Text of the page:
Physics of Surfaces
Objectives
The aim of the course is to illustrate the morphologic, electronic ad optical properties developed by surfaces and interfaces of crystalline solids. Surfaces and interfaces represent examples of lowdimensional systems, where the symmetry reduction may induce novel and exotic properties with respect to those that can be observed inside the bulk of a solid. The physical mechanisms acting inside the bulk or at the surface of a solid will be compared in order to highlight their role in defining how the electronic and optical properties of solid matter are influenced by symmetry reduction. During the course the students will be also introduced to a few experimental techniques that are currently employed in modern Surface Science.
Syllabus
Band structure.
Examples of simple metals, 3d metals and insulators. Nearly free electron model and tight binding approximation.
Density of states: examples in 1, 2 and 3 dimensions.
Surface electronic states: projected bands structure, Shockley states, Tamm states.
Beyond the single particle approximation: Anderson and Hubbard models.
Selected examples: graphene, topological insulators, …
Optical properties.
KramersKronig relations. Direct and indirect transitions. Joint density of states in 1, 2 and 3 dimensions.
Excitons and plasmons. Surface plasmons and plasmonics.
Experimental techniques.
Surface preparations and thin film growth.
Structural characterization of surfaces: LEED.
Electronic structure determination: photoemission (UPS, XPS, ARPES), Auger spectroscopy, microscopy
BIBLIOGRAPHY:
AshcroftMermin “Solid State Physics”, Luth “Solid surfaces, Interfaces and Thin Films”, (Hofmann “Solid state physics”, M. Fox “Optical properties of solids”)
Thin films: Magnetism and Superconductivity
Objectives
The course presents two important phenomena that are strongly influenced by dimensionality: magnetic order and superconductivity. Both subjects are presented at a general level in solids and discussed for their modifications in thin films, at interfaces and in solids characterized by an intrinsic reduced dimensional (2D or 1D) structure. Some experimental technique for the exploration of relevant magnetic and electronic properties are also described. The aim is to broaden the knowledge of important ordering phenomena in solids and to underline how dimensionality may alter them.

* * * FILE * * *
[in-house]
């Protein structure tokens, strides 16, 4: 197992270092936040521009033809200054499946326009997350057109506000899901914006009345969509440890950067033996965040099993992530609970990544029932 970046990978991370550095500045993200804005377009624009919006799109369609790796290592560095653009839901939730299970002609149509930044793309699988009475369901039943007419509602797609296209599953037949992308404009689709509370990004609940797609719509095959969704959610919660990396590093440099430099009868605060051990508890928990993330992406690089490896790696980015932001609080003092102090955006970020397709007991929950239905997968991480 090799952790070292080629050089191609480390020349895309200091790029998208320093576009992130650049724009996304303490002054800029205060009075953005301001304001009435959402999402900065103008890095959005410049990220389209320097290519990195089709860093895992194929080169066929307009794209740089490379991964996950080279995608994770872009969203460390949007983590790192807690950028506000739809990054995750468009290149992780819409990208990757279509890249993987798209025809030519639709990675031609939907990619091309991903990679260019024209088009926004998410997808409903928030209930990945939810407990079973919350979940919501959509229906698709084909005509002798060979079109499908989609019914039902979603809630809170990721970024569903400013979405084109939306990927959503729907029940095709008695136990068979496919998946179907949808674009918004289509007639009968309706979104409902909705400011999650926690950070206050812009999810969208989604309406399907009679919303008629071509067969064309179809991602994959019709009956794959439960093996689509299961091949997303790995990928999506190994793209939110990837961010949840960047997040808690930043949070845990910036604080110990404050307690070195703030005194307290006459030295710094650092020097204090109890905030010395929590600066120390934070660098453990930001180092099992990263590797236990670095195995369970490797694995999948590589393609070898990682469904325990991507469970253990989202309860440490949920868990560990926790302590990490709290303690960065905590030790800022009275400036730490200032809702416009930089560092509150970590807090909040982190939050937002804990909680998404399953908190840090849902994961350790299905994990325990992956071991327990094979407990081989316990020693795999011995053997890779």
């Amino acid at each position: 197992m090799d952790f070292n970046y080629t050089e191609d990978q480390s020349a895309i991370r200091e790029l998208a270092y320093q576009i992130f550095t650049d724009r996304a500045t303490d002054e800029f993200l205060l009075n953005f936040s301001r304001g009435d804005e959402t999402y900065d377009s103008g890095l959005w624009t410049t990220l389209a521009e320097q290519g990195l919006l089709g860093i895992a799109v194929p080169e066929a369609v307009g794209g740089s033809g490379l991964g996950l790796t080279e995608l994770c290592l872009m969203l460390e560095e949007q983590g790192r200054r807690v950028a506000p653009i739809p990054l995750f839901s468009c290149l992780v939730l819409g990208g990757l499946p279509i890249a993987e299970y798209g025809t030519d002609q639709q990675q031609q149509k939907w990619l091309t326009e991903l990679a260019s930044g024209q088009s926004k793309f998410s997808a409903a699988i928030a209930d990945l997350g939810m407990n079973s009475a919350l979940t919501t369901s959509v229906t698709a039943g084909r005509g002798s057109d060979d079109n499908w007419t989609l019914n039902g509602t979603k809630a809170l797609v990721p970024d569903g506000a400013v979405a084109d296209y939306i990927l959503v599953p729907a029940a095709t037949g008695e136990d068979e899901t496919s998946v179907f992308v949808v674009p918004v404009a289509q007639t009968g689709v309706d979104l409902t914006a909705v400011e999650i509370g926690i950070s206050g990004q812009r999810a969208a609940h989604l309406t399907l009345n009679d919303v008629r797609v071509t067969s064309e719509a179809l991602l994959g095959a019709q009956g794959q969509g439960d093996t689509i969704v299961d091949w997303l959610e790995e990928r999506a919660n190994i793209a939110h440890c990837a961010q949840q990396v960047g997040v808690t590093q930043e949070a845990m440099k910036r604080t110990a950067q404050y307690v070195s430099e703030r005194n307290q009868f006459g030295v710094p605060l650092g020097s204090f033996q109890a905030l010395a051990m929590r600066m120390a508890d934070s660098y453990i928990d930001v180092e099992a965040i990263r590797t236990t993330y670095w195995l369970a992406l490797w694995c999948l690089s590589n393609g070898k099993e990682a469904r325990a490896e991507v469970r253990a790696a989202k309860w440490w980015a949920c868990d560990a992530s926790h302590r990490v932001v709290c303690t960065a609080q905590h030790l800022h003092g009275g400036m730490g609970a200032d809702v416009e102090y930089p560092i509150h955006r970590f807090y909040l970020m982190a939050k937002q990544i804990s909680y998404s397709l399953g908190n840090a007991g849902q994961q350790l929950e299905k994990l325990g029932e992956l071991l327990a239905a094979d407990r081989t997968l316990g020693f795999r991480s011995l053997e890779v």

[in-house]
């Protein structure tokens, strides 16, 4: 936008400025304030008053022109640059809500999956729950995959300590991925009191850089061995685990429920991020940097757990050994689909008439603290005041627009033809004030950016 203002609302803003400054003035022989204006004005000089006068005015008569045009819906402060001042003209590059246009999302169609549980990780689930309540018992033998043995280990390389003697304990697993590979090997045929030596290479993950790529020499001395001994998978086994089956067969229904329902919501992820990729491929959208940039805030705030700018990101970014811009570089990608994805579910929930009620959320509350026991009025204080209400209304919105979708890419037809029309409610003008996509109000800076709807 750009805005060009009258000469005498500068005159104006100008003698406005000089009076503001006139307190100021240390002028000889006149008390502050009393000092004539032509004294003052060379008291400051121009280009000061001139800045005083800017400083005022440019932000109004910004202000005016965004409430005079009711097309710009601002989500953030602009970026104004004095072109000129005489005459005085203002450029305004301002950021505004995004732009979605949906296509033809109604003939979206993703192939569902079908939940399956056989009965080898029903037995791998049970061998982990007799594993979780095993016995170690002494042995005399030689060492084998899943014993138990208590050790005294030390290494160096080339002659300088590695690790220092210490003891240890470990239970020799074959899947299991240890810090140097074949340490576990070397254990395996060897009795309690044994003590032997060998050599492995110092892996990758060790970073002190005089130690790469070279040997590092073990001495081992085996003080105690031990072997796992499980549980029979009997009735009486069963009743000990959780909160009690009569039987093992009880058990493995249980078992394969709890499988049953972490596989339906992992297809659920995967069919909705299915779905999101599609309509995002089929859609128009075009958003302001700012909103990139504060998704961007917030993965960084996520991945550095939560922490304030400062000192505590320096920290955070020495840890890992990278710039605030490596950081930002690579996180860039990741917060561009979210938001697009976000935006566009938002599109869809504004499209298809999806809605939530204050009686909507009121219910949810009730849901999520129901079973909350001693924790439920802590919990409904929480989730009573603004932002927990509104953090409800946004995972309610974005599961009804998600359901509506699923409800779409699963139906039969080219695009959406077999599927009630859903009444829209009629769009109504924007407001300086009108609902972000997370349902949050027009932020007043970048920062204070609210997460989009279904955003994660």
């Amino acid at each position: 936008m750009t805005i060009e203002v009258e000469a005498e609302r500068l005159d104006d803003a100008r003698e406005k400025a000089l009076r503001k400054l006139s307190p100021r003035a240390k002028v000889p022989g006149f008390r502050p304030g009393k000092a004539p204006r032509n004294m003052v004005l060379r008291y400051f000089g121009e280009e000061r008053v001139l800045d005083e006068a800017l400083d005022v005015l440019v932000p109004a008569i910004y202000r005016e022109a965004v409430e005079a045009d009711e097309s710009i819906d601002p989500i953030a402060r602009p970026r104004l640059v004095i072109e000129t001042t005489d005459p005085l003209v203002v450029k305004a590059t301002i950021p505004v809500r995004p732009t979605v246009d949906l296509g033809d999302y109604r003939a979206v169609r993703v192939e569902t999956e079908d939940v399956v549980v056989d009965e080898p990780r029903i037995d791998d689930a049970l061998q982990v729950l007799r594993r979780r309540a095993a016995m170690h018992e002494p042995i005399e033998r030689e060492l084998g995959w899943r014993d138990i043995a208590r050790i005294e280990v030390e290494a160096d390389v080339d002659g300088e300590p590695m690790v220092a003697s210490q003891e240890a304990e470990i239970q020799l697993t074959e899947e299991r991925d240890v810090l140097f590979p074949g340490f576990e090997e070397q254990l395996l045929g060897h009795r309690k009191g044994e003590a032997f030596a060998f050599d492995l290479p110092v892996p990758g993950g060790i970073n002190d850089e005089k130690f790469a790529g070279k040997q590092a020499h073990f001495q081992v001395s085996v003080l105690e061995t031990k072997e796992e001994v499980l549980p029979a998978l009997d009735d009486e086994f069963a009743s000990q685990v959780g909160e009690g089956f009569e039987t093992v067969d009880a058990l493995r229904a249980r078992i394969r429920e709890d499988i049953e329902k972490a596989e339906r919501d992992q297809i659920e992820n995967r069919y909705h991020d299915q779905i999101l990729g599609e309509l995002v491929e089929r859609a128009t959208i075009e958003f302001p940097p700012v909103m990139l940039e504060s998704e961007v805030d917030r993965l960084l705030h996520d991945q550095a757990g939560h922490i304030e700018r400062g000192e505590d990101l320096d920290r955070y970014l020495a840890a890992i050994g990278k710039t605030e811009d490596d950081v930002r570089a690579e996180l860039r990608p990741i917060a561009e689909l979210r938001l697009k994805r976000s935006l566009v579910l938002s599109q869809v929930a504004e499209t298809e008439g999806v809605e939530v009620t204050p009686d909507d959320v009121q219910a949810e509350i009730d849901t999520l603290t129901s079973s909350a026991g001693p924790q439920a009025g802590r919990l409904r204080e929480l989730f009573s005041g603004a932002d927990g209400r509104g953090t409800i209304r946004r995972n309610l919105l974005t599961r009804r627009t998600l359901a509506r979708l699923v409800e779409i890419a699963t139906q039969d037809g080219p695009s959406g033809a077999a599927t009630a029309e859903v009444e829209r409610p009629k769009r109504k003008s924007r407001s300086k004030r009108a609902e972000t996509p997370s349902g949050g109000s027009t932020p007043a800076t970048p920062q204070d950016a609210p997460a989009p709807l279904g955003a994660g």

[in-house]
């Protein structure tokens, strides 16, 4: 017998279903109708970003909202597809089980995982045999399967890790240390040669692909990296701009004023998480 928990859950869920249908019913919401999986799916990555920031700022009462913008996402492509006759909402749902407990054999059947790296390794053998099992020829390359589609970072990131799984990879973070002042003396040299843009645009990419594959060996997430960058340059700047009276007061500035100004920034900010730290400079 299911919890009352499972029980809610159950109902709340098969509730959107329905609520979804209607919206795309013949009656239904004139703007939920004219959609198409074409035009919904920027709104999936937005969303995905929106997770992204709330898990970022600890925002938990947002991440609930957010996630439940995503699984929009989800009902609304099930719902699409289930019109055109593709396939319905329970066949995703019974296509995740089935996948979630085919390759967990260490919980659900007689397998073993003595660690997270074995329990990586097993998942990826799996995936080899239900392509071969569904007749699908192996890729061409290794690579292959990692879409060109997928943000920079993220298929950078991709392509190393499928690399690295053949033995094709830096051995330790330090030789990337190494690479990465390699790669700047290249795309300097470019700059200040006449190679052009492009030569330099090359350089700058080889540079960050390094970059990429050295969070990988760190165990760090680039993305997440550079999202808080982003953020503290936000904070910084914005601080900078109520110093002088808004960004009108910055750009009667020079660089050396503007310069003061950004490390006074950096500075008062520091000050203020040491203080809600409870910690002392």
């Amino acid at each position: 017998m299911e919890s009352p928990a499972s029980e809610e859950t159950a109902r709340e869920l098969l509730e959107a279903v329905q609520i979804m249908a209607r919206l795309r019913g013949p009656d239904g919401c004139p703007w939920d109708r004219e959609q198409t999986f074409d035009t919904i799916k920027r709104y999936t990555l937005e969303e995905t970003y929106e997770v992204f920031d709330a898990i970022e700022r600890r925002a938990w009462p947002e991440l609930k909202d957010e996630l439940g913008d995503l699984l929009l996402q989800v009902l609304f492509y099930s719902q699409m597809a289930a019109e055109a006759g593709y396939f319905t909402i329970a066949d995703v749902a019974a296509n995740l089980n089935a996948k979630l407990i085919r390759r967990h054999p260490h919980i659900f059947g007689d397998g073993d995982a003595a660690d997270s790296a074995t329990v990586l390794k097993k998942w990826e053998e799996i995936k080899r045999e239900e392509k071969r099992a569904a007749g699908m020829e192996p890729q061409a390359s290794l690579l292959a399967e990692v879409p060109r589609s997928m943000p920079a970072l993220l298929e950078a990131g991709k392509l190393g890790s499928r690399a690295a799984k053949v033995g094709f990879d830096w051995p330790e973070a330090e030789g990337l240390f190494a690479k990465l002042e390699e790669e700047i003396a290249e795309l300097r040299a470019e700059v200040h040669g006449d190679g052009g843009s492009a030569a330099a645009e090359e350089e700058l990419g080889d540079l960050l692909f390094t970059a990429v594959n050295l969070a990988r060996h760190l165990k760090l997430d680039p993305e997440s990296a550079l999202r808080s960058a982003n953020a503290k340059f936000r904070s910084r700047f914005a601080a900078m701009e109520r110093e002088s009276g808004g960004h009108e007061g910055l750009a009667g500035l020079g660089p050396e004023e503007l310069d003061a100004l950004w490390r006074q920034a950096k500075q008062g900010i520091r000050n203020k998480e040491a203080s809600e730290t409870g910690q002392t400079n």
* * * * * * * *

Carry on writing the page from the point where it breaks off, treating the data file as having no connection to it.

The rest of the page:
Syllabus
Magnetism of isolated magnetic moments
Phenomenology: recalling diamagnetism, paramagnetism and atomic moments.
Crystal field: origin of CF, quenching of orbital moments, JahnTeller effect.
Exchange interaction.
Magnetic order and magnetic structures.
Heisenberg and Ising models.
Magnetism in metals
Pauli paramagnetism, Landau diamagnetism, Stoner model, RKKY interaction.
Excitations in magnetic systems.
Spin waves, Stoner excitations
Magnetism at low dimensionality.
Spin chains and spin ladders, 2 dimensional magnets, thin films.
Superconductivity: phenomenology, London equations, Josephson effect, BCS theory, Cuprate superconductors (also as an example of 2D antiferromagnets).
Experimental techniques.
Magnetic resonances, Mössbauer spectroscopy.
Elastic and inelastic scattering for magnetic structure and magnetic excitations.
Magnetooptical techniques.
Bibliography
S. Blundell “Magnetismm in condensed matter”, Oxford University Press
AshcroftMermin “Solid State Physics”, Saunders College.
Prerequisites
Bachelor courses on Quantum physics, Structure of matter and Mathematics. Master course in Solid state physics.